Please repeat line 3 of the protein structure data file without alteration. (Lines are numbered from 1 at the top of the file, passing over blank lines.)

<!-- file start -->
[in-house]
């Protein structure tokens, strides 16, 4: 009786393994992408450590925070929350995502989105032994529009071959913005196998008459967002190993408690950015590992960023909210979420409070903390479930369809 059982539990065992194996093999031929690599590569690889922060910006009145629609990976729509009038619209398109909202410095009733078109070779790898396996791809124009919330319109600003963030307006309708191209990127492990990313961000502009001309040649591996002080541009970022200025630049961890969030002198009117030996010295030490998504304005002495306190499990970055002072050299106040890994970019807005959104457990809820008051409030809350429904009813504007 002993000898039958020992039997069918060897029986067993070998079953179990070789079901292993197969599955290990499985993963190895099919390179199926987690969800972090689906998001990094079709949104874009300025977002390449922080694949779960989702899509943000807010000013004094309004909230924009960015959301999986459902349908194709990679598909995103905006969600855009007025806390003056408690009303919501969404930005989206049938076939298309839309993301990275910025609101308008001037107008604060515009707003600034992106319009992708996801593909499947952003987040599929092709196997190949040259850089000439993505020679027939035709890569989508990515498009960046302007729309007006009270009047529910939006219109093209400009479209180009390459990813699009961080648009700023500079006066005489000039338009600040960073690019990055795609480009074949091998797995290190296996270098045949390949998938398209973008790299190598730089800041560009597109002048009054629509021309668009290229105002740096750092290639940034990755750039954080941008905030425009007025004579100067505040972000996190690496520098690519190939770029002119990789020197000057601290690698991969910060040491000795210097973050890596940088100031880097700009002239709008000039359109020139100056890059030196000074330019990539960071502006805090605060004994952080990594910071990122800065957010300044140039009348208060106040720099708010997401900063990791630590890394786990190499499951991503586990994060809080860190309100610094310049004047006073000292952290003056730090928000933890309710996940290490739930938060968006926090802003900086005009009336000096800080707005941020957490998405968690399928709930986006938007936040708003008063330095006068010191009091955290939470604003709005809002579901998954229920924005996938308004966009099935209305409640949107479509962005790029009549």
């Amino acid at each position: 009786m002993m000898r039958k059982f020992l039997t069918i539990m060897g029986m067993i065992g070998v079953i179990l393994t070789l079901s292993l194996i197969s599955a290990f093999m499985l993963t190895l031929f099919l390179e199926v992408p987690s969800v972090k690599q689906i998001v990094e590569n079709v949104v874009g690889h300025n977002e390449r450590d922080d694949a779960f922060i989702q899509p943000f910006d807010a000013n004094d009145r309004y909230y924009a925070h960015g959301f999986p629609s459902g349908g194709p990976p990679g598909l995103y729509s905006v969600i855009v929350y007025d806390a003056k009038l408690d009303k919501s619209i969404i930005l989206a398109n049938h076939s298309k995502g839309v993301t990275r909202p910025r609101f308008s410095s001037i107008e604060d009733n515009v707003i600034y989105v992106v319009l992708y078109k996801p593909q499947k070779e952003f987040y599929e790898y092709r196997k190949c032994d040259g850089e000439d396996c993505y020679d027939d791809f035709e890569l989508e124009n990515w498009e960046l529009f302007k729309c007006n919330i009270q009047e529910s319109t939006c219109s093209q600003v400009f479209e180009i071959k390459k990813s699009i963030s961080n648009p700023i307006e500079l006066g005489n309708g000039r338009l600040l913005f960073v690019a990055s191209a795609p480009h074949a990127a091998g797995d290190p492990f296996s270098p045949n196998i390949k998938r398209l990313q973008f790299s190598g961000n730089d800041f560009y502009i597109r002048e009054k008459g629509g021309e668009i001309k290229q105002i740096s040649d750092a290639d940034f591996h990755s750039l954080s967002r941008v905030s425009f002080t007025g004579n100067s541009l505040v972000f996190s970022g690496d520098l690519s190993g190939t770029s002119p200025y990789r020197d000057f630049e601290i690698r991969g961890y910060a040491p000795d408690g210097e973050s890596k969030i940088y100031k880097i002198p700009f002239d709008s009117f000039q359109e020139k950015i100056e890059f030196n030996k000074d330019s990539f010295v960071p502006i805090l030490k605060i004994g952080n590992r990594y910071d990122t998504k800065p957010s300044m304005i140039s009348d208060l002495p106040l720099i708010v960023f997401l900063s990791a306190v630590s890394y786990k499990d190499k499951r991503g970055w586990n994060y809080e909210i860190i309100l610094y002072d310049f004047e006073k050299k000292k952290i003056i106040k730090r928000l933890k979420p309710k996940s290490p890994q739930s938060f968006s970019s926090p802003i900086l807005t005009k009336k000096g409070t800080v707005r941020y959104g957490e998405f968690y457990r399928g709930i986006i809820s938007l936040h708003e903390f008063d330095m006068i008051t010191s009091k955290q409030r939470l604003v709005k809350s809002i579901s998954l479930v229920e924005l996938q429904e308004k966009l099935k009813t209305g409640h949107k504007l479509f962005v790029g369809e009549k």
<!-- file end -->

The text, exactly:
């Amino acid at each position: 009786m002993m000898r039958k059982f020992l039997t069918i539990m060897g029986m067993i065992g070998v079953i179990l393994t070789l079901s292993l194996i197969s599955a290990f093999m499985l993963t190895l031929f099919l390179e199926v992408p987690s969800v972090k690599q689906i998001v990094e590569n079709v949104v874009g690889h300025n977002e390449r450590d922080d694949a779960f922060i989702q899509p943000f910006d807010a000013n004094d009145r309004y909230y924009a925070h960015g959301f999986p629609s459902g349908g194709p990976p990679g598909l995103y729509s905006v969600i855009v929350y007025d806390a003056k009038l408690d009303k919501s619209i969404i930005l989206a398109n049938h076939s298309k995502g839309v993301t990275r909202p910025r609101f308008s410095s001037i107008e604060d009733n515009v707003i600034y989105v992106v319009l992708y078109k996801p593909q499947k070779e952003f987040y599929e790898y092709r196997k190949c032994d040259g850089e000439d396996c993505y020679d027939d791809f035709e890569l989508e124009n990515w498009e960046l529009f302007k729309c007006n919330i009270q009047e529910s319109t939006c219109s093209q600003v400009f479209e180009i071959k390459k990813s699009i963030s961080n648009p700023i307006e500079l006066g005489n309708g000039r338009l600040l913005f960073v690019a990055s191209a795609p480009h074949a990127a091998g797995d290190p492990f296996s270098p045949n196998i390949k998938r398209l990313q973008f790299s190598g961000n730089d800041f560009y502009i597109r002048e009054k008459g629509g021309e668009i001309k290229q105002i740096s040649d750092a290639d940034f591996h990755s750039l954080s967002r941008v905030s425009f002080t007025g004579n100067s541009l505040v972000f996190s970022g690496d520098l690519s190993g190939t770029s002119p200025y990789r020197d000057f630049e601290i690698r991969g961890y910060a040491p000795d408690g210097e973050s890596k969030i940088y100031k880097i002198p700009f002239d709008s009117f000039q359109e020139k950015i100056e890059f030196n030996k000074d330019s990539f010295v960071p502006i805090l030490k605060i004994g952080n590992r990594y910071d990122t998504k800065p957010s300044m304005i140039s009348d208060l002495p106040l720099i708010v960023f997401l900063s990791a306190v630590s890394y786990k499990d190499k499951r991503g970055w586990n994060y809080e909210i860190i309100l610094y002072d310049f004047e006073k050299k000292k952290i003056i106040k730090r928000l933890k979420p309710k996940s290490p890994q739930s938060f968006s970019s926090p802003i900086l807005t005009k009336k000096g409070t800080v707005r941020y959104g957490e998405f968690y457990r399928g709930i986006i809820s938007l936040h708003e903390f008063d330095m006068i008051t010191s009091k955290q409030r939470l604003v709005k809350s809002i579901s998954l479930v229920e924005l996938q429904e308004k966009l099935k009813t209305g409640h949107k504007l479509f962005v790029g369809e009549k």